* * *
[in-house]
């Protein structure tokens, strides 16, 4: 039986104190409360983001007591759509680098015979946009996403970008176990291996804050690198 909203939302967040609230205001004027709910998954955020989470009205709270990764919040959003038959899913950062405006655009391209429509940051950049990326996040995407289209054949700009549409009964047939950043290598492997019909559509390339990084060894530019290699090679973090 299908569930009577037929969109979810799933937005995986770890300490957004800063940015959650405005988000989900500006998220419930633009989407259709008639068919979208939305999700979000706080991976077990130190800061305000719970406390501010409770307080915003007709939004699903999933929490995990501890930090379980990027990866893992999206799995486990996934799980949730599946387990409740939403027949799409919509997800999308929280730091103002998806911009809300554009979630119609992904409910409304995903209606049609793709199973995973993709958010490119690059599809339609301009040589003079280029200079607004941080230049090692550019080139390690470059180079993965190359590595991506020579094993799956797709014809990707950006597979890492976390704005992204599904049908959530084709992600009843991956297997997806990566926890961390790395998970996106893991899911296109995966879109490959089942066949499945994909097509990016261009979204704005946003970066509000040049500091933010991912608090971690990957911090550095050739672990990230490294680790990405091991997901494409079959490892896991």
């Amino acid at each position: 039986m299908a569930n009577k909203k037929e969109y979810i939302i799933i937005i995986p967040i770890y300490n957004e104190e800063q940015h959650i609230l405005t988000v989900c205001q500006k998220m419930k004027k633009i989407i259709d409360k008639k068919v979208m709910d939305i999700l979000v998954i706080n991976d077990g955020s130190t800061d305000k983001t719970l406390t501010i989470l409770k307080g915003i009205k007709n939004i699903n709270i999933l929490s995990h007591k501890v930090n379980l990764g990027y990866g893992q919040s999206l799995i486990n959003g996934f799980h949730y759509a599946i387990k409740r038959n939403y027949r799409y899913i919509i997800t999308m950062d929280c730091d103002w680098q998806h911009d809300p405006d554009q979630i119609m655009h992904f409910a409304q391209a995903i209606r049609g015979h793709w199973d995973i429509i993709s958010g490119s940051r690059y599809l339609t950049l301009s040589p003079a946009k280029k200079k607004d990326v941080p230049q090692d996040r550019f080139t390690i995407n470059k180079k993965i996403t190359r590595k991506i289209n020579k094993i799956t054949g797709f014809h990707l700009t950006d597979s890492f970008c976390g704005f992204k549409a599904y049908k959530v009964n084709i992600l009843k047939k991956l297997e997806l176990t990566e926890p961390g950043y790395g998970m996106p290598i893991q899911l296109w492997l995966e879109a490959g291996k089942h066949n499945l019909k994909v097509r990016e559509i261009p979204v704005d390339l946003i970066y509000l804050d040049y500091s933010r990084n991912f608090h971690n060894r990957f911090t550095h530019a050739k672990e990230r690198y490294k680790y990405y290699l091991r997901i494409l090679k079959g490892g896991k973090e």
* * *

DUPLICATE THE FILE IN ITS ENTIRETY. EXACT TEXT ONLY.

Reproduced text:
[in-house]
């Protein structure tokens, strides 16, 4: 039986104190409360983001007591759509680098015979946009996403970008176990291996804050690198 909203939302967040609230205001004027709910998954955020989470009205709270990764919040959003038959899913950062405006655009391209429509940051950049990326996040995407289209054949700009549409009964047939950043290598492997019909559509390339990084060894530019290699090679973090 299908569930009577037929969109979810799933937005995986770890300490957004800063940015959650405005988000989900500006998220419930633009989407259709008639068919979208939305999700979000706080991976077990130190800061305000719970406390501010409770307080915003007709939004699903999933929490995990501890930090379980990027990866893992999206799995486990996934799980949730599946387990409740939403027949799409919509997800999308929280730091103002998806911009809300554009979630119609992904409910409304995903209606049609793709199973995973993709958010490119690059599809339609301009040589003079280029200079607004941080230049090692550019080139390690470059180079993965190359590595991506020579094993799956797709014809990707950006597979890492976390704005992204599904049908959530084709992600009843991956297997997806990566926890961390790395998970996106893991899911296109995966879109490959089942066949499945994909097509990016261009979204704005946003970066509000040049500091933010991912608090971690990957911090550095050739672990990230490294680790990405091991997901494409079959490892896991």
């Amino acid at each position: 039986m299908a569930n009577k909203k037929e969109y979810i939302i799933i937005i995986p967040i770890y300490n957004e104190e800063q940015h959650i609230l405005t988000v989900c205001q500006k998220m419930k004027k633009i989407i259709d409360k008639k068919v979208m709910d939305i999700l979000v998954i706080n991976d077990g955020s130190t800061d305000k983001t719970l406390t501010i989470l409770k307080g915003i009205k007709n939004i699903n709270i999933l929490s995990h007591k501890v930090n379980l990764g990027y990866g893992q919040s999206l799995i486990n959003g996934f799980h949730y759509a599946i387990k409740r038959n939403y027949r799409y899913i919509i997800t999308m950062d929280c730091d103002w680098q998806h911009d809300p405006d554009q979630i119609m655009h992904f409910a409304q391209a995903i209606r049609g015979h793709w199973d995973i429509i993709s958010g490119s940051r690059y599809l339609t950049l301009s040589p003079a946009k280029k200079k607004d990326v941080p230049q090692d996040r550019f080139t390690i995407n470059k180079k993965i996403t190359r590595k991506i289209n020579k094993i799956t054949g797709f014809h990707l700009t950006d597979s890492f970008c976390g704005f992204k549409a599904y049908k959530v009964n084709i992600l009843k047939k991956l297997e997806l176990t990566e926890p961390g950043y790395g998970m996106p290598i893991q899911l296109w492997l995966e879109a490959g291996k089942h066949n499945l019909k994909v097509r990016e559509i261009p979204v704005d390339l946003i970066y509000l804050d040049y500091s933010r990084n991912f608090h971690n060894r990957f911090t550095h530019a050739k672990e990230r690198y490294k680790y990405y290699l091991r997901i494409l090679k079959g490892g896991k973090e």